Sony produces some of the most talked-about and innovative cameras. Yet the company is worth practically nothing. Credit ratings agency Moody’s — right, one that missed the U.S. suprime housing bubble — downgraded Sony’s credit rating for corporate bond status to junk. With stable outlook. Meaning Sony cameras won’t disappear from the face of the earth overnight. Yet Sony, says Moody’s, faces intense global competition, rapid changes in technology and product obsolescence:
Sony’s profitability is likely to remain weak and volatile, as we expect the majority of its core consumer electronics businesses — such as TVs, mobile, digital cameras and personal computers — to continue to face significant downward earnings pressure (…)
Moody’s is particularly concerned about weak earnings in the Devices and the Imaging Products & Solutions segments as the rapid decline in demand for compact digital cameras continues to alter the markets for such products and associated imaging sensors.
It’s serious. A billion in losses and 5,000 said to be cut in layoff. TBH, Sony’s a mom-and-pop giant offering anything that’s remotely related to technology and entertainment. Cameras and sensors are part of Sony’s healthier business ventures. They’re in talks to sell their personal computer unit, including Vaio.
It’s highly unlikely that Sony’s getting rid of its imaging division — in autumn 2012 they acquired a $645 million stake in competitor Olympus and the company makes inroads into established photography segments with their rather revolutionary large sensor products, such as the RX1, A7/A7R, A99 and RX100 II — not to forget the RX10 which will be reviewed here soon.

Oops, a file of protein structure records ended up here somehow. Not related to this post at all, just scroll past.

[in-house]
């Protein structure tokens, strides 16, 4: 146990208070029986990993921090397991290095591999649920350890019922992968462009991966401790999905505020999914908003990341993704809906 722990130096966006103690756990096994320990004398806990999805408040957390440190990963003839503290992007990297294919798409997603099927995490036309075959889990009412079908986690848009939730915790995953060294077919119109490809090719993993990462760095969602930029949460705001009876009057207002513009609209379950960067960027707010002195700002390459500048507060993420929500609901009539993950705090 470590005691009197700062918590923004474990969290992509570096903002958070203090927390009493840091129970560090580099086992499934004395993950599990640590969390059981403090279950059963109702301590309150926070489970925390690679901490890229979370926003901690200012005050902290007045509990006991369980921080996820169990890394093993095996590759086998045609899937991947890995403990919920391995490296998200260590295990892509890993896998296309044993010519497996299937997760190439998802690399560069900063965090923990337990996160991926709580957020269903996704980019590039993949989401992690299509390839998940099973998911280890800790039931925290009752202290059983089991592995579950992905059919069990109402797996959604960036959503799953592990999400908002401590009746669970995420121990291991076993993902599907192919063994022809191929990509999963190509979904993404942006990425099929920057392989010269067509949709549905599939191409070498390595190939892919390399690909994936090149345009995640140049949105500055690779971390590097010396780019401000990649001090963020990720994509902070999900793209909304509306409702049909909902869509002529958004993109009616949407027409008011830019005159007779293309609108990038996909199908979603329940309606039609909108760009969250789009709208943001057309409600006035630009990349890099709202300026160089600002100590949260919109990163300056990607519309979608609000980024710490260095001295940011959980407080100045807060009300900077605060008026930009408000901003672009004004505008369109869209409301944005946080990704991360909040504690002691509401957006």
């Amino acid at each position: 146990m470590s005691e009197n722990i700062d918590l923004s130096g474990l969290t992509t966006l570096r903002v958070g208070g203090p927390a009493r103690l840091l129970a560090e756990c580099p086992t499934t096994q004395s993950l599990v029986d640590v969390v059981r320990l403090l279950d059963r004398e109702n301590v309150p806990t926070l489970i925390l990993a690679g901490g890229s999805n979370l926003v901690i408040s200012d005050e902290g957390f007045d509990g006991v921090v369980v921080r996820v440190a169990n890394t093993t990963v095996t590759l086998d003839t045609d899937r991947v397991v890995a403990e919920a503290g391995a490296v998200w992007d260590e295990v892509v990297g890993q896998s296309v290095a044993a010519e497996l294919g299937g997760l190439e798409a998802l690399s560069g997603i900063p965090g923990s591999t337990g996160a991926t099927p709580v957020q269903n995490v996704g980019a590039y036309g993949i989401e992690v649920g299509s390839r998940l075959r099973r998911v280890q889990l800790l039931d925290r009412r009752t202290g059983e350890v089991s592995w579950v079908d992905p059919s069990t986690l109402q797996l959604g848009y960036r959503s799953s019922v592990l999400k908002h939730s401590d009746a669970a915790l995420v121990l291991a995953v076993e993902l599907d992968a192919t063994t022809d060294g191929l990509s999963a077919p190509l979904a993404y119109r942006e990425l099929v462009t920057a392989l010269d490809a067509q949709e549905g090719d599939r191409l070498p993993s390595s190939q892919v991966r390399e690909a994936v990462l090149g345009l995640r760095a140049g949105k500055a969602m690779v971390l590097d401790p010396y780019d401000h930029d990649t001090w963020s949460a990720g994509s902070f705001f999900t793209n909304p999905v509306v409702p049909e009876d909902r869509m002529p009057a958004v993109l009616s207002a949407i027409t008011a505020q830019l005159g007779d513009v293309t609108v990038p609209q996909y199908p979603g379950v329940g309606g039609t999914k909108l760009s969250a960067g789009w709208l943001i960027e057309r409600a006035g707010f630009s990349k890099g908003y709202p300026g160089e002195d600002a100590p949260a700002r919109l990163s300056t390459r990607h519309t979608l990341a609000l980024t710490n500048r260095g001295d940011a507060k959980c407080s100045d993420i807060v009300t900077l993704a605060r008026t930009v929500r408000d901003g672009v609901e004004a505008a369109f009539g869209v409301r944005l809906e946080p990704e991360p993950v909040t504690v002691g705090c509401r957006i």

Whilst many ignore that cameras don’t grow on trees, they’re not a commodity. Cameras are made by companies that must turn a profit. With the exception of Canon and Nikon no camera maker currently is in the black. All of Sony’s above mentioned cameras get favorable reviews while they don’t sell in sufficient volumes at prices to pep up Sony against the global market currents.
Relative to cash flow, Sony has a lot of debt. So the junk credit rating is not just a financial analyst’s hangover. Over half of Sony’s long-term capital is borrowed.
Fact is, most people buy Canon or Nikon. So should Sony spend even more in camera R&D, manufacturing and promotion? The world buys fewer cameras — and the high-end sector we all cherish isn’t as profitable as Sony wishes.
Sony made clear they’re in imaging for the long run — but the law of economics can’t be ignored forever. Or maybe their stuff is too expensive? Luckily buying a camera is not an investment, so why worry? Right, we invest in systems.
I remain convinced that Sony’s imaging business is a success story that’s just about to begin. Can’t call a Sony camera my own, but wouldn’t be surprised if Sony is the world’s camera maker no. 2 in a few years down the road.
Don’t forget, Sony is the world’s biggest sensor manufacturer and sells a lot of sensors to other companies. Even if you don’t buy a Sony you might buy a Sony. That — and innovation — is what’s keeping them in cameras for quite some time to come.